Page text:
SUMMARY

I’d like to add a new wire type similar to Length-delimited for
embedded messages and packed repeated fields. However, instead of
specifying the byte-length, the value will be preceded by the number
of fields within it.

PROBLEM

Protocol Buffers currently require that it’s possible to calculate the
full byte length of a message before the serialization process.

This becomes a problem for large data sets where it’s costly to keep
the full prepared message structure in memory at a time. This data may
be computed at the serialization time, it may be derived from other in-
memory data or it may be read and derived from another source such as
a database.

Essentially, other than storing the full message structure in memory
or disk, the only solution is to calculate the message structure
twice. Neither are great options for performance.

ALTERNATIVES

Let’s say we have a message consisting of 1000 embedded large
messages.

I would assume the suggested alternative is to write a custom
serialization format that packs the embedded Protobuf messages within
it. This is fairly simple.

Now let’s say we have 100 embedded messages that each contains 1000
nested messages. Now things get more complicated. We could keep our
large set of messages in a separate indexed format and perhaps
reference each sub-set from a standard set of Protobuf messages.

As the messages get more complex, it becomes more difficult to
maintain the custom format around them.

This essentially means that Protocol Buffers isn’t suitable for large
sets of nested data. This may be where we start looking elsewhere.

SOLUTION

My solution is based on the assumption that it’s fairly cheap to
derive the total number of items that’s going to be within a result
set without actually loading all data within it. E.g. it’s easy to
derive the number of items returned by a result set in a relational
database without loading the actual data rows. We certainly don’t have
to load any relationship tables that may contain nested data.

Another case is if you have a large in-memory application structure
that needs to be serialized before being sent over the wire. Imagine a
complex graph structure or 3D drawing. The in-memory representation
may be very different from the serialized form. Computing that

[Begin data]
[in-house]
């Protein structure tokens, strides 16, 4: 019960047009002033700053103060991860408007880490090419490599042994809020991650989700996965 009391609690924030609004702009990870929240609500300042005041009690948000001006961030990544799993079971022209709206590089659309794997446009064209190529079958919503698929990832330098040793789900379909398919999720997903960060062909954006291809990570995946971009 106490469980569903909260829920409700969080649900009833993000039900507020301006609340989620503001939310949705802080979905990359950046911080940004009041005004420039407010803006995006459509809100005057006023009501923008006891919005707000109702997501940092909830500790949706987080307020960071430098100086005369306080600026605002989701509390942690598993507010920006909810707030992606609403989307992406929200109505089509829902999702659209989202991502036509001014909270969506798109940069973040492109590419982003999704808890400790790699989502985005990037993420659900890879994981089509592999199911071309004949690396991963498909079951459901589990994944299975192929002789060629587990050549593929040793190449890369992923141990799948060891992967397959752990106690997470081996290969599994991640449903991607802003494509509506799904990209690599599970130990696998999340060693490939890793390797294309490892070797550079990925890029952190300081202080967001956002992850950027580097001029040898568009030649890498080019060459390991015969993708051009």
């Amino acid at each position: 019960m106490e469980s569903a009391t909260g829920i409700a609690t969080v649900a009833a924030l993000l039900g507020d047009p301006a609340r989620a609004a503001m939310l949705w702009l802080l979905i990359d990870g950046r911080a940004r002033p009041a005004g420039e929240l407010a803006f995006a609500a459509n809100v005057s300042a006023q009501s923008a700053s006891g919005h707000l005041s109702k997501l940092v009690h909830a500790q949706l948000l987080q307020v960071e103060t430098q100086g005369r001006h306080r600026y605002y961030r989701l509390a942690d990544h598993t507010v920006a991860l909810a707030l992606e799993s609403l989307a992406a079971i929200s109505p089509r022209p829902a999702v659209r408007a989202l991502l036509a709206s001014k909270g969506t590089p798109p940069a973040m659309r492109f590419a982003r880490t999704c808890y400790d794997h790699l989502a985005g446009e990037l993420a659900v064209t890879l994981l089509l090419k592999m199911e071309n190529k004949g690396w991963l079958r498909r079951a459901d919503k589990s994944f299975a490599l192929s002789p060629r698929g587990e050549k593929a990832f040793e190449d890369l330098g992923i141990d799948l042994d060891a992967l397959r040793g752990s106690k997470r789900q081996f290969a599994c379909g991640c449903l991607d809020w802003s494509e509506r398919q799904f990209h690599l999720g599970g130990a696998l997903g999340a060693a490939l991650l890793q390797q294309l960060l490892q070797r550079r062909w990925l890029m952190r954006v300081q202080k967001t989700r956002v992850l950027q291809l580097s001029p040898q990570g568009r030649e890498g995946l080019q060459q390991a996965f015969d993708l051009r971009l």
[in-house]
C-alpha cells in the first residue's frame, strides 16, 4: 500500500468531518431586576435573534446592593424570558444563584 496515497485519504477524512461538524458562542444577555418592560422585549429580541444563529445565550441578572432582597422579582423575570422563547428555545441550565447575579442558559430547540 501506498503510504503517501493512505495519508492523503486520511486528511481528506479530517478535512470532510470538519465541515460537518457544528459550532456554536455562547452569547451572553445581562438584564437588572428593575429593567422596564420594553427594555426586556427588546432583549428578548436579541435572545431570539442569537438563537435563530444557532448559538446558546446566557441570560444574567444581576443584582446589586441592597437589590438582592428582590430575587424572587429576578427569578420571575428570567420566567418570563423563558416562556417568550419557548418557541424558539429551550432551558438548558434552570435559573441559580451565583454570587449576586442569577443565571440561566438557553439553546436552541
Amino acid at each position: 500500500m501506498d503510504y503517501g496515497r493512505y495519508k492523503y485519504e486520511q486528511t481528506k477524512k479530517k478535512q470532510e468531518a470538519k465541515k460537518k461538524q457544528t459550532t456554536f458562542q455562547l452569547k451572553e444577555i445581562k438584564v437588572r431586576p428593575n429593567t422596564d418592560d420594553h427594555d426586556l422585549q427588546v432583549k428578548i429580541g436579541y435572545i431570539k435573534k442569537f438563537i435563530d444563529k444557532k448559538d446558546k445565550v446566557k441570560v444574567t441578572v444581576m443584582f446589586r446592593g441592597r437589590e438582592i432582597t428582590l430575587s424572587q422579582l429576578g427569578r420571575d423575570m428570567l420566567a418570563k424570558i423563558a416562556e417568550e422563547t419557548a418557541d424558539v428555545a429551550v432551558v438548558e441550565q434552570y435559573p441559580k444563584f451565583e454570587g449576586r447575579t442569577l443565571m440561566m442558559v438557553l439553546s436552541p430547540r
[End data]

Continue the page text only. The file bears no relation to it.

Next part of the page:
serialization format twice is expensive. Duplicating it in memory is
also expensive. But you probably know the number nodes or groups
you’ll have.

Even if we can’t derive the total number of items for every level in a
message tree, it’s enough to know the total number of message at the
first levels. That will at least give us the ability to break the
result up into manageable chunks.

Now we can use this fact to add another wire type, similar to Length-
delimited. Except instead of specifying the number of bytes in a
nested message or packed repeated fields, we specify the number of
fields at the first level. Each single field within it still specifies
its own byte length by its wire type.

Note: For nested messages or packed repeated fields we only need to
specify the number of fields directly within it. We don’t have to
count the number of fields within further nested messages.

OUT OF SCOPE?

Now I realize that Protobuf isn’t really designed to work with large
datasets like this. So this may be out of the scope of the project. I
thought I’d mention it since this is something I run into fairly
often. I would think that the case of large record sets in a
relational database is fairly common.

The solution is fairly simple and versatile. It makes Protocol Buffers
more versatile and even more useful as a de facto standard interchange
format within more organizations.

The problem with this approach is that it’s not as easy to skip ahead
over an entire nested message without parsing it. For example if you
wanted to load the nth message within a set of repeated fields and the
messages themselves uses this new wire type. Personally, I don’t find
this very often because you usually need some data within the message
to know whether you can skip it. You can’t always assume that
information will be at the top. So you end up parsing the message.
Even if you do, you can just use this option at the first level.

There’s always a trade-off between serialization and deserialization
costs. This addition would give us one more optimization route.

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